Going for Gold: How Local Seniors Inspire Fitness at Any Age

By Tracy Wright

Proving you are never too old to excel in a sport, three local seniors recently medaled in the annual Gainesville Senior Games. Residents of the retirement community Oak Hammock, Ray Goldwire, 86, Bob Virnstein, 78, and Linda Cooney, 72, were successful in their quest for medals in their sports. Goldwire won Gold in men’s golf; Virnstein won silver in the 100-meter breaststroke; and Cooney won bronze in the women’s 1,500-meter race walk. 

Goldwire says that he has made an effort to be active his whole life. Now retired for 20 years, he served as a Director of Human Resources in Toledo, Ohio, and his company was one of the first that championed workplace wellness. Goldwire served on a wellness national task force and spent much of his adult life running 10Ks and playing tennis and golf. 

“I have always been interested in health and wellness and making sure I was physically fit,” Goldwire said. “I didn’t want to spend my latter years in a bed or a wheelchair.”

After he retired, Goldwire and his wife relocated to a golfing community in Lady Lake, Florida where he played golf often. A UF alumni, Goldwire and his wife decided to move to Oak Hammock in 2004. About 20 years ago, he medaled in the Senior Games in running, tennis and golf. After stepping away from golf a few years ago, he began playing again and decided to enter the games, where he won gold.

Goldwire is happy that he lives in Oak Hammock where physical and mental health is emphasized. A robust fitness center is staffed by UF personal trainers. 

“Being in Oak Hammock means that I can continue to be physically active even at my age, which is very important to me,” Goldwire said.

Ray Goldwire

The Gainesville Senior Games is one of 13 sites around Florida that serves as a feeder into the State Senior Championships, held Dec. 4-12 in Fort Lauderdale. This is a qualifying event for the National Senior Games, also being held in Fort Lauderdale, May 10-23, 2022.

“We feel the Senior Games movement is an invaluable part of countless people’s lives across the country and are honored to be a part of it,” said Emily Grissom, events manager at the Gainesville Sports Commission, which hosts the games. “To be able to compete as a senior means that they are able to focus on their physical health and mental health, keeping them motivated and active. The Gainesville Senior Games allows seniors to compete in events that they love, or even want to try out, at an age where there is not a lot of opportunity to compete.”

The Senior Games provide a wonderful memory for all the participants who hold extreme pride in their physical prowess.

“We have many Senior Games participants that tell us their stories, and the most common one is being inspired by another participant to compete in the Gainesville Senior Games,” Grissom said. They have a friend or a neighbor that competes, see their medals that they won, hear their stories, and then want to join themselves. We have quite a few participants who have never tried any of the events until enrolling at our games.”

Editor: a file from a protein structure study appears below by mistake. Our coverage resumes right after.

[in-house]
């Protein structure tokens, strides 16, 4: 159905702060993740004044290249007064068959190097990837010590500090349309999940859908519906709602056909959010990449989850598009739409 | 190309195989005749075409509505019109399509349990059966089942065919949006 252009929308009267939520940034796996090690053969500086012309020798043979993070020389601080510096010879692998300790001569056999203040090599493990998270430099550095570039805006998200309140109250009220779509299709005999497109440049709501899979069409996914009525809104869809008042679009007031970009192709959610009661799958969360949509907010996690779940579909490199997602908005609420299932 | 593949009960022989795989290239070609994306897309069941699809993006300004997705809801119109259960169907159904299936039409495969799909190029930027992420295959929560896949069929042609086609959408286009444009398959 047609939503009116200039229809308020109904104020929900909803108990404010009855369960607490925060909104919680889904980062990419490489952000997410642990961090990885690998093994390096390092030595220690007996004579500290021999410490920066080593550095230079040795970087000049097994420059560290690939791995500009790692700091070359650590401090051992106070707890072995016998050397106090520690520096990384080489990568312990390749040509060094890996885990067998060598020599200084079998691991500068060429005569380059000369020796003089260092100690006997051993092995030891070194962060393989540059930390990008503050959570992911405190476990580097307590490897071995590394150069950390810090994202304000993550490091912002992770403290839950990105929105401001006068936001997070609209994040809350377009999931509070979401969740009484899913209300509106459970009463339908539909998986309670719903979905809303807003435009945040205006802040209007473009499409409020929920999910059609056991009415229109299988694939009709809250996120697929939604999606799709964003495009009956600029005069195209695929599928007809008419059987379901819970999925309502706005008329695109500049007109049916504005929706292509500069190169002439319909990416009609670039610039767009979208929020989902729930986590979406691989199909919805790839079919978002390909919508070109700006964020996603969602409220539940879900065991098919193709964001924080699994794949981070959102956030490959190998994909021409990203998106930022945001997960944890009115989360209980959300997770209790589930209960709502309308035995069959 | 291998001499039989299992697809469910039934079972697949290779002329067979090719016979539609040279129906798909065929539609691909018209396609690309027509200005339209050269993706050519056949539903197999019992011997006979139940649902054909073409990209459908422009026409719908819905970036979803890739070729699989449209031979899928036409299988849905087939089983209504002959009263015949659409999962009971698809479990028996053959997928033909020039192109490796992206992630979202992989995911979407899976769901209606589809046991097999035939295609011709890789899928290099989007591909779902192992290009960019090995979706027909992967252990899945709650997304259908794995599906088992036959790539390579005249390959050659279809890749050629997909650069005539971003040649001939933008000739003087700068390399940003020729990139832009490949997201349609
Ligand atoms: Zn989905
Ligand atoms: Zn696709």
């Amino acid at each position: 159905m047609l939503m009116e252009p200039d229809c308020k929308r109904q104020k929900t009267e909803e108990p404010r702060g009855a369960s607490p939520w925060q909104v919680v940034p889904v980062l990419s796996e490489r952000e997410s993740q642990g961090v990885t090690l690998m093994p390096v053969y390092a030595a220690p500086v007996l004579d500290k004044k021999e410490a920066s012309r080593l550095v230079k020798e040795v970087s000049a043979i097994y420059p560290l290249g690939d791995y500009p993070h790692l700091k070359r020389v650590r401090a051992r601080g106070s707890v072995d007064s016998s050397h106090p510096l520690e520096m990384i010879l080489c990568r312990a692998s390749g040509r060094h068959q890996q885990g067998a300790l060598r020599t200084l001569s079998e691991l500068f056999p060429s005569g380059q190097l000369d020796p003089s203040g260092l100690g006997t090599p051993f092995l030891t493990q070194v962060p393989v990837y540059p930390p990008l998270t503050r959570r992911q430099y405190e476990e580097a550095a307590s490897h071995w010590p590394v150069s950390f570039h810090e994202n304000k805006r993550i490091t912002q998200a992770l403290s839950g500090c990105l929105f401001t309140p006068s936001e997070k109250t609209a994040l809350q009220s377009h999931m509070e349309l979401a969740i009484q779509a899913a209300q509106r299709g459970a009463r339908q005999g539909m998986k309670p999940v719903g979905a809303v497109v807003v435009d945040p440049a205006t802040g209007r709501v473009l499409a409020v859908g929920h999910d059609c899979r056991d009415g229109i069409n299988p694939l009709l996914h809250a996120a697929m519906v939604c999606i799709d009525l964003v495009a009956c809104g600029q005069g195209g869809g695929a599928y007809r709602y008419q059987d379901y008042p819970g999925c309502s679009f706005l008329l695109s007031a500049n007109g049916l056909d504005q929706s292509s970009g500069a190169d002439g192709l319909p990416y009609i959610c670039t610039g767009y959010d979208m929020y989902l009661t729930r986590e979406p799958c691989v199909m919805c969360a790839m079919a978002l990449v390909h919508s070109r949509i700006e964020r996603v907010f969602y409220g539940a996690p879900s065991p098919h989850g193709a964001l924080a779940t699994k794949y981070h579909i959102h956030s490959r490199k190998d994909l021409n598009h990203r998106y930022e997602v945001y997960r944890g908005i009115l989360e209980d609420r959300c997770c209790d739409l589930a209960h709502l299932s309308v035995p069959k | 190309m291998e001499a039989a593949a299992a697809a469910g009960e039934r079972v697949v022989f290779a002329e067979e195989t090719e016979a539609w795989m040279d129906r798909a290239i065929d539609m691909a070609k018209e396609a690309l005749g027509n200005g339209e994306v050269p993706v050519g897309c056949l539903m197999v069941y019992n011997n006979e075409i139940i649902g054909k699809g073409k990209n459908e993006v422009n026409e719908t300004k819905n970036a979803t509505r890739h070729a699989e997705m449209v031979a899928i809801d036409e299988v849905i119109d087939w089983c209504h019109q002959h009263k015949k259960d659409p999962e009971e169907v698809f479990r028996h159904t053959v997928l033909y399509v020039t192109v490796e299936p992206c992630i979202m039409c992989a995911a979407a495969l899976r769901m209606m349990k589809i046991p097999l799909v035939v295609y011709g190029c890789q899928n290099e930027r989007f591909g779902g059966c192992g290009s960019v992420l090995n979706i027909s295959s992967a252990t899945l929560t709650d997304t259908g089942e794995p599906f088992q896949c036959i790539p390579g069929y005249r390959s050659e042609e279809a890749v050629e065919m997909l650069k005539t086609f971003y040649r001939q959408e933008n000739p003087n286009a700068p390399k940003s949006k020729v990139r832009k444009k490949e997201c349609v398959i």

Linda Cooney

Events like the Senior Games prove it’s never too late to be physically active. Doctors strongly recommend that seniors continue to move in their later years and make it a part of their lifestyle. American Academy of Family Physicians points out the many benefits of regular exercise for seniors including improved strength, balance and energy, which can help prevent falls and boost independence. It can prevent or delay disease, such as Type 2 diabetes, heart disease or osteoporosis. Exercise can also improve mental health and cognitive abilities.

The American Academy of Family Physicians outlines four different types of exercise that seniors should incorporate into their lifestyle each week—endurance (walking, running, swimming), strength (lifting weights and/or push ups), balance (tai chi) and flexibility (yoga or stretching exercises). They also recommend that seniors ages 65 and over should get at least 2.5 hours of moderate exercise each week. Strength training is recommended at least two days per week, and balance and flexibility can be practiced every day. 

An exercise program can be started at any age, but those over 50 should consider talking to their doctor before starting a program, says The American Academy of Family Physicians. They will assess your current health condition and give appropriate recommendations for starting a fitness program. Once you get the okay, make sure you have the proper tools. Comfortable clothing and good support sneakers should be worn. You need to both warm up prior to exercise and cool down after. Start slowly with some exercises you feel most comfortable doing, such as brisk walking or swimming and be sure you are hydrated before, during and after exercise. 

If you begin to experience symptoms like chest pain, shortness of breath, dizziness or nausea while exercising, stop the activity and call your doctor to follow up. Fortunately, most healthy seniors can safely begin an exercise program that helps improve their physical and mental health.

Bob Virnstein

“The Gainesville Senior Games inspires seniors to continue to be active by creating a community and an event for them to look forward to and train for,” Grissom said. “All of our participants create relationships and bond with fellow competitors at the games. The National Senior Games are held every non-Olympic year and feature approximately 10,000+ senior athletes from all across the country. We have had a number of our athletes win medals on the national level, and we take pride in being associated with those amazing individuals.”


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